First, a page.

Postgraduate researchers are exploring some of the world’s largest film archives in Los Angeles this week.
Six postgraduate students from De Montfort University Leicester (DMU)’s Cinema and Television History (CATH) Research Centre and the Drama Research Group will spend 12 days delving in the archives devoted to film studios, actors and performers.
Oscar archives INSET
It is the first ever #DMUglobal trip for postgraduate researchers, and could pave the way for more research-intensive overseas experiences.
They will be at the Margaret Herrick Library, home to the official Academy Awards archive and repository for a wealth of material about legendary stars, the Getty Archive, Warner Bros. Archive and the ONE Archive.
For Kieran Foster, who is researching Hammer’s unmade films, the visit has given him the chance to see how the iconic British studio was regarded by Warner Bros. Both studies were in negotiations to make films together in the 1970s.
Speaking before he left, Kieran said: “I’ve seen things from Hammer’s side because DMU is home to the Hammer Horror Archive but it will be interesting to read things from their point of view.
LA shrine 1
“I’ve a list as long as my arm of materials I want to see, goodness knows how many boxes I’ve requested! There’s some really interesting material about censorship and America, because one of the key reasons Hammer films were not made was the censor, so that’s an important part of my thesis. It will be a fascinating insight into those films and a point of comparison between the UK and the US.
“We will be immersed in our subject, purely because of the nature of where we are. Even the things we are planning to do in our leisure time are film orientated – seeing the Hollywood sign, going to a rooftop cinema, and the like.”
Kieran also plans to see whether an early Hammer plan for a film about Vlad the Impaler could have influenced Francis Ford Coppola’s Dracula film.
Fellow postgraduate student Kieran Sellars, studying live art and masculinity, will be visiting the Getty Archive to view its records of photographer Robert Mapplethorpe. He will also get to examine the work of performance artists Bob Flanagan and Sheree Rose in the ONE National Gay & Lesbian Archives at the Southern California Libraries.
Some of the work he will be examining no one has been through. “Some of the archive material has never been processed – no one knows what is there. It’s so exciting – I don’t know what to expect. Going with other students means that we have the chance to talk about what we’ve been up to every day, what we’ve found, and share those moments.”
For trip leader Dr Alissa Clarke, Senior Lecturer in Drama and Co-Curator of the Peter Whitehead Archive, it is a chance to further her work on women working as performers in the “Classic Hollwyood” era. She plans to dig into the Mae West archives and study documents written by Olivia de Haviliand.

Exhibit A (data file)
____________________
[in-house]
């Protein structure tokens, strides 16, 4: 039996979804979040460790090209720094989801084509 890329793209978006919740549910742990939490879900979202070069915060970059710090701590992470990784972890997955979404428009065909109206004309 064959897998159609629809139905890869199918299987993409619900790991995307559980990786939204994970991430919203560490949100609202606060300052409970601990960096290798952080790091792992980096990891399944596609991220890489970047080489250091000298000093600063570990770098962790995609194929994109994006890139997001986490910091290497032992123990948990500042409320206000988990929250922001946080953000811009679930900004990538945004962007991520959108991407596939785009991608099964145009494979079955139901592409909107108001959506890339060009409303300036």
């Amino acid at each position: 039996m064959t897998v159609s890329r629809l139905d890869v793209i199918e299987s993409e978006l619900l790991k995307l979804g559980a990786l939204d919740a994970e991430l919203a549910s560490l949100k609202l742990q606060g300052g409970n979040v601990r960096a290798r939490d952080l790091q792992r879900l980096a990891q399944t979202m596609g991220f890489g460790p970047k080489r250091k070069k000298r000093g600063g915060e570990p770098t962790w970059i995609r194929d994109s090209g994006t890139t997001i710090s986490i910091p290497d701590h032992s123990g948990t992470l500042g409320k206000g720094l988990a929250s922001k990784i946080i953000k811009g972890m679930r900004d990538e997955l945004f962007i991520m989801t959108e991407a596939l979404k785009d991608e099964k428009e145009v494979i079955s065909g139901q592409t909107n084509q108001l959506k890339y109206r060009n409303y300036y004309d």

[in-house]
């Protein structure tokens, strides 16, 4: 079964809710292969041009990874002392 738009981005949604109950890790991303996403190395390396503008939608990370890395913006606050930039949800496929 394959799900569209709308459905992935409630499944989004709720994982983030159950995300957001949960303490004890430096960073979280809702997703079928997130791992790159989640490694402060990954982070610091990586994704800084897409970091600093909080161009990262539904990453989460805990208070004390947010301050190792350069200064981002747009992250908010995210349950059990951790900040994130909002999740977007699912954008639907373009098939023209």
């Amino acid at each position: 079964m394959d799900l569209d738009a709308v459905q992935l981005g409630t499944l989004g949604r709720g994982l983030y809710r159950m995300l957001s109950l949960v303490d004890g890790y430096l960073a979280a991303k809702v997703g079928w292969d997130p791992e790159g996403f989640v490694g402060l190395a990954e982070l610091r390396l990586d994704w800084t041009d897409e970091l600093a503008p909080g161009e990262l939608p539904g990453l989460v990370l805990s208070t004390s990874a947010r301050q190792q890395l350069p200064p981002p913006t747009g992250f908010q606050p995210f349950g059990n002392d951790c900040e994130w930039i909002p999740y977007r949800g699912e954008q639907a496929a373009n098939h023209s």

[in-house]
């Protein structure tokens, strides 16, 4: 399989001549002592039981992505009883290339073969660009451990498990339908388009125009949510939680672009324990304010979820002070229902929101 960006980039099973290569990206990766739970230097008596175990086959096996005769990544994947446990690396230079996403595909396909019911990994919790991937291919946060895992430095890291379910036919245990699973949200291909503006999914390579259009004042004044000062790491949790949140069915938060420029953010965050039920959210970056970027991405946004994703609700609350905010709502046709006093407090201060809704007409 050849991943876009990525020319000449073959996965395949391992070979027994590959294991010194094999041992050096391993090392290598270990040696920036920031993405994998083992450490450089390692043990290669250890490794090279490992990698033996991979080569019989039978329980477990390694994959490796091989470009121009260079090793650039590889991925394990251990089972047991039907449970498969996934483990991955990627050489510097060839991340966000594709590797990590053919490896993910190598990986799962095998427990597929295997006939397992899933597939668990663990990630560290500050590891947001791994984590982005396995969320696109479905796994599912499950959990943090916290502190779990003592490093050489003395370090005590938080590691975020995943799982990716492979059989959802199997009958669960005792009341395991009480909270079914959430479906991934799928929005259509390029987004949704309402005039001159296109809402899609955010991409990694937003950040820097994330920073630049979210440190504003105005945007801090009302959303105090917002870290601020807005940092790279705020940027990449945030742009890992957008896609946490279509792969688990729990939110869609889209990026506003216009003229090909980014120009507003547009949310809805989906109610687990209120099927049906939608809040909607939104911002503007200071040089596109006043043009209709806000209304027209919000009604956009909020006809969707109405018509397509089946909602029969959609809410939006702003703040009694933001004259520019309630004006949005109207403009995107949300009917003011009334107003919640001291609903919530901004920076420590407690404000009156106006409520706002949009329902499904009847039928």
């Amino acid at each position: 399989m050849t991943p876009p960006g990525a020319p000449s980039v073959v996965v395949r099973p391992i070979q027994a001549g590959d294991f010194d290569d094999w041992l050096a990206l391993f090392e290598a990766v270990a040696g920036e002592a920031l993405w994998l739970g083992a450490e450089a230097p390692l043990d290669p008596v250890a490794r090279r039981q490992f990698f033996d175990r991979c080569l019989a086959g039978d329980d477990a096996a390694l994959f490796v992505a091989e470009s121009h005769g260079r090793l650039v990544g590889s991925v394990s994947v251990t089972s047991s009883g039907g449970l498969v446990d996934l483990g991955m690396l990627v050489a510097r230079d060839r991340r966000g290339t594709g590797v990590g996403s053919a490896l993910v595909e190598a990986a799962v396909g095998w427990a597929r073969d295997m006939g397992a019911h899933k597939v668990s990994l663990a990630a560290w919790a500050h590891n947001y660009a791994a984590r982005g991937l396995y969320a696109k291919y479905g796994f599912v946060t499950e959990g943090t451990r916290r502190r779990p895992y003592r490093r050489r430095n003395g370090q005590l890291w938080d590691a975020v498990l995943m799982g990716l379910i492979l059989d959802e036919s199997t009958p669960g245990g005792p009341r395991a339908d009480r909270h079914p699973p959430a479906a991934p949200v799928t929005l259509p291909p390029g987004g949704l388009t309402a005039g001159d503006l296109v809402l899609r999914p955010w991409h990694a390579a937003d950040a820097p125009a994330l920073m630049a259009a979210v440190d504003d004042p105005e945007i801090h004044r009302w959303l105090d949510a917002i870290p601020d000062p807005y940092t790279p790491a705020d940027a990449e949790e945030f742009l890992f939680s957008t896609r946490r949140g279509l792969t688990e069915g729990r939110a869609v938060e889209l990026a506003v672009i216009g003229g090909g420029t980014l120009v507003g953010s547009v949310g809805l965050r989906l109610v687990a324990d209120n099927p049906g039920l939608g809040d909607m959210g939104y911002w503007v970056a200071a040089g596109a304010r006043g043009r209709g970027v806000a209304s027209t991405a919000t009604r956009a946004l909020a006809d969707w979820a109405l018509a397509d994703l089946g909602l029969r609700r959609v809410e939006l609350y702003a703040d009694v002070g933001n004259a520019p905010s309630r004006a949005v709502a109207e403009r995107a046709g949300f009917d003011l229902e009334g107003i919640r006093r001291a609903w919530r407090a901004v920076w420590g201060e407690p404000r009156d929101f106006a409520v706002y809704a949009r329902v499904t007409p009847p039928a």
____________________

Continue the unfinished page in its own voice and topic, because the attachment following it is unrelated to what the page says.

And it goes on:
She said: “There’s a real lack of writing about this. I’m approaching it from a drama perspective so I’m looking at what they are drawing on, this unacknowledged skill. It’s often described as just being ‘talent’ but there’s more to it than that.
“Both Mae West and Olivia de Haviliand were strong women who wanted to control their careers and you can see that in how they approach their work, you can see them become more driven performers.”
The other students on the visit are Robert Chilcott, practice-based researcher; Jennie Voss, who is studying actresses transitioning from silent to sound; Cassie Brummitt, who is writing on Harry Potter, and Becky Jones, whose work examines female AI in films.RELATED NEWS:
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Jennie is keeping a blog
about the trip. So far, she has read letters from Clara Bow – Hollywood’s ‘It’ girl famously thought to have failed a ‘talkie test’ but in reality was struggling with confidence and mental health issues, and read how Lilian Gish’s stage training helped her prepare for the coming of sound in films.
Dr Clarke said the skills developed on this research trip would be hugely beneficial. She said: “Students will be developing and hearing archival stories directly from one of the best archives in the world. That sense of sharing and conversations could spark new directions in their work.”
Professor of British Cinema, Steve Chibnall, who is visiting Hollywood for the first time on this trip. said: “LA is a city that is the spiritual home of movie making, so for film students – and film academics – it is perhaps a place of pilgrimage. It’s a city you should see at least once in a lifetime.”
Posted on Tuesday 4th July 2017